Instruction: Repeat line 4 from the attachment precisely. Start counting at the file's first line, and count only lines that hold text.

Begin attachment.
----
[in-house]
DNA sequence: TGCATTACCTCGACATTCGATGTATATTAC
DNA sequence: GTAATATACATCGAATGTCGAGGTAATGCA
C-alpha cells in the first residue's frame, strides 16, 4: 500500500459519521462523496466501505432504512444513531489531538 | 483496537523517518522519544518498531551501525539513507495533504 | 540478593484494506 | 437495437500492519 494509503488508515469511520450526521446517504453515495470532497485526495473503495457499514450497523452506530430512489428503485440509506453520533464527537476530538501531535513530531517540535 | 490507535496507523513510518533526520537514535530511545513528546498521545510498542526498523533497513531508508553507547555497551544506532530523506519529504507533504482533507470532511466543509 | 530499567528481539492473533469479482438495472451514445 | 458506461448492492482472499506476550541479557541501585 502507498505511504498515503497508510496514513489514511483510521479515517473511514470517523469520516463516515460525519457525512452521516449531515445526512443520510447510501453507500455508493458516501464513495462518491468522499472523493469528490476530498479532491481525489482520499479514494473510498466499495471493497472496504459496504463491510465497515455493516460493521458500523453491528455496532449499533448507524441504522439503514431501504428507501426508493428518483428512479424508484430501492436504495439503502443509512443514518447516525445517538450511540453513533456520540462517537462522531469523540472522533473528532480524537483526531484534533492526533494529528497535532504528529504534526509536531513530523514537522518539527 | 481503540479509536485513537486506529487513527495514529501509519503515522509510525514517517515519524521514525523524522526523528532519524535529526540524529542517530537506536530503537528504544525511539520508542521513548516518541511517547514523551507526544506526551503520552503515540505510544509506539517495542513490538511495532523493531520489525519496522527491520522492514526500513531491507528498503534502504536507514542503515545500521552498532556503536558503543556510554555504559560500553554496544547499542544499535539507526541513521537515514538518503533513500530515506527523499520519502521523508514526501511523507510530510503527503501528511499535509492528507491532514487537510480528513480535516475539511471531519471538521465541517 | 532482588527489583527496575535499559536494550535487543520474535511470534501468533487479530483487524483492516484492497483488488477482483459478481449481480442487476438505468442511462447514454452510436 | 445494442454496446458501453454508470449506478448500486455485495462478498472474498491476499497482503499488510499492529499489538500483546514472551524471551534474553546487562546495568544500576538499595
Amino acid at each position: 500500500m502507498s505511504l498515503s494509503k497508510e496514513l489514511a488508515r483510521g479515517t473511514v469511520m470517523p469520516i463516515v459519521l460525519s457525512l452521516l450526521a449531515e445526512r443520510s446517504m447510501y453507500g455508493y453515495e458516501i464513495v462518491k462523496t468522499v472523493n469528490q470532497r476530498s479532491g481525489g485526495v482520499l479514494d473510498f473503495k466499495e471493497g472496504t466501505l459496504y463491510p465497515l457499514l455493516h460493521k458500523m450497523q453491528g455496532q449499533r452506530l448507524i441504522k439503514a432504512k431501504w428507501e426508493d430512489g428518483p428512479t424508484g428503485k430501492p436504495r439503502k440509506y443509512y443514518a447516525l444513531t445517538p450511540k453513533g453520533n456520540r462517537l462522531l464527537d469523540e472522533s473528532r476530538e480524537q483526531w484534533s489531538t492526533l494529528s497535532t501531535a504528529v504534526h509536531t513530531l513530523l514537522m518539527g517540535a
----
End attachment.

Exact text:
C-alpha cells in the first residue's frame, strides 16, 4: 500500500459519521462523496466501505432504512444513531489531538 | 483496537523517518522519544518498531551501525539513507495533504 | 540478593484494506 | 437495437500492519 494509503488508515469511520450526521446517504453515495470532497485526495473503495457499514450497523452506530430512489428503485440509506453520533464527537476530538501531535513530531517540535 | 490507535496507523513510518533526520537514535530511545513528546498521545510498542526498523533497513531508508553507547555497551544506532530523506519529504507533504482533507470532511466543509 | 530499567528481539492473533469479482438495472451514445 | 458506461448492492482472499506476550541479557541501585 502507498505511504498515503497508510496514513489514511483510521479515517473511514470517523469520516463516515460525519457525512452521516449531515445526512443520510447510501453507500455508493458516501464513495462518491468522499472523493469528490476530498479532491481525489482520499479514494473510498466499495471493497472496504459496504463491510465497515455493516460493521458500523453491528455496532449499533448507524441504522439503514431501504428507501426508493428518483428512479424508484430501492436504495439503502443509512443514518447516525445517538450511540453513533456520540462517537462522531469523540472522533473528532480524537483526531484534533492526533494529528497535532504528529504534526509536531513530523514537522518539527 | 481503540479509536485513537486506529487513527495514529501509519503515522509510525514517517515519524521514525523524522526523528532519524535529526540524529542517530537506536530503537528504544525511539520508542521513548516518541511517547514523551507526544506526551503520552503515540505510544509506539517495542513490538511495532523493531520489525519496522527491520522492514526500513531491507528498503534502504536507514542503515545500521552498532556503536558503543556510554555504559560500553554496544547499542544499535539507526541513521537515514538518503533513500530515506527523499520519502521523508514526501511523507510530510503527503501528511499535509492528507491532514487537510480528513480535516475539511471531519471538521465541517 | 532482588527489583527496575535499559536494550535487543520474535511470534501468533487479530483487524483492516484492497483488488477482483459478481449481480442487476438505468442511462447514454452510436 | 445494442454496446458501453454508470449506478448500486455485495462478498472474498491476499497482503499488510499492529499489538500483546514472551524471551534474553546487562546495568544500576538499595